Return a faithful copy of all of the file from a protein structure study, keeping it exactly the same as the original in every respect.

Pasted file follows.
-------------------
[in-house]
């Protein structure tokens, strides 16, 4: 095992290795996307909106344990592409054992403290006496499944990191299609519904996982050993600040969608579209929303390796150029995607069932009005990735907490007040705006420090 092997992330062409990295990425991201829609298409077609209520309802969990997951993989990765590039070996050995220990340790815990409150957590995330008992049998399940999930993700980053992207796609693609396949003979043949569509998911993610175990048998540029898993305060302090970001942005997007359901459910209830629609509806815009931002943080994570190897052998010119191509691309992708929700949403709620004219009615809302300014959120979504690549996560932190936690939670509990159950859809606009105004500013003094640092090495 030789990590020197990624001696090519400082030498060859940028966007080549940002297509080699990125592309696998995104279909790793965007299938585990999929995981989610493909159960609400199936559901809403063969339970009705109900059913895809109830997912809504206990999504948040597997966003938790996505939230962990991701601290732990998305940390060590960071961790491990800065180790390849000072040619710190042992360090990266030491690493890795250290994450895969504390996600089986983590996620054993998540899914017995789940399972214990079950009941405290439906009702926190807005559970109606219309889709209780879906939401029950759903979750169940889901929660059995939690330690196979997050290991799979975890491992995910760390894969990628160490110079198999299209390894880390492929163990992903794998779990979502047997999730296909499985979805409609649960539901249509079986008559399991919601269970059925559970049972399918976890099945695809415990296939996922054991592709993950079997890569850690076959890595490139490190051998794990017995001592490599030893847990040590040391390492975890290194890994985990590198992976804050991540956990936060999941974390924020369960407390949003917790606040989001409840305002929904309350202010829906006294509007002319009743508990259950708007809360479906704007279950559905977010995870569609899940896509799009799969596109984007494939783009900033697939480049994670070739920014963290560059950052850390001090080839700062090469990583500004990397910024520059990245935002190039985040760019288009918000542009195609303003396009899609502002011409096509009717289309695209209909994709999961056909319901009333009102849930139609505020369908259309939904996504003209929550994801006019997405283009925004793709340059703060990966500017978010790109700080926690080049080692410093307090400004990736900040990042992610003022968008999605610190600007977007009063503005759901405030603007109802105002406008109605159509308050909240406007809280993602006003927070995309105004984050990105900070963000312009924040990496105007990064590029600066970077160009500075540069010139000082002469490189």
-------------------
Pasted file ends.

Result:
[in-house]
């Protein structure tokens, strides 16, 4: 095992290795996307909106344990592409054992403290006496499944990191299609519904996982050993600040969608579209929303390796150029995607069932009005990735907490007040705006420090 092997992330062409990295990425991201829609298409077609209520309802969990997951993989990765590039070996050995220990340790815990409150957590995330008992049998399940999930993700980053992207796609693609396949003979043949569509998911993610175990048998540029898993305060302090970001942005997007359901459910209830629609509806815009931002943080994570190897052998010119191509691309992708929700949403709620004219009615809302300014959120979504690549996560932190936690939670509990159950859809606009105004500013003094640092090495 030789990590020197990624001696090519400082030498060859940028966007080549940002297509080699990125592309696998995104279909790793965007299938585990999929995981989610493909159960609400199936559901809403063969339970009705109900059913895809109830997912809504206990999504948040597997966003938790996505939230962990991701601290732990998305940390060590960071961790491990800065180790390849000072040619710190042992360090990266030491690493890795250290994450895969504390996600089986983590996620054993998540899914017995789940399972214990079950009941405290439906009702926190807005559970109606219309889709209780879906939401029950759903979750169940889901929660059995939690330690196979997050290991799979975890491992995910760390894969990628160490110079198999299209390894880390492929163990992903794998779990979502047997999730296909499985979805409609649960539901249509079986008559399991919601269970059925559970049972399918976890099945695809415990296939996922054991592709993950079997890569850690076959890595490139490190051998794990017995001592490599030893847990040590040391390492975890290194890994985990590198992976804050991540956990936060999941974390924020369960407390949003917790606040989001409840305002929904309350202010829906006294509007002319009743508990259950708007809360479906704007279950559905977010995870569609899940896509799009799969596109984007494939783009900033697939480049994670070739920014963290560059950052850390001090080839700062090469990583500004990397910024520059990245935002190039985040760019288009918000542009195609303003396009899609502002011409096509009717289309695209209909994709999961056909319901009333009102849930139609505020369908259309939904996504003209929550994801006019997405283009925004793709340059703060990966500017978010790109700080926690080049080692410093307090400004990736900040990042992610003022968008999605610190600007977007009063503005759901405030603007109802105002406008109605159509308050909240406007809280993602006003927070995309105004984050990105900070963000312009924040990496105007990064590029600066970077160009500075540069010139000082002469490189």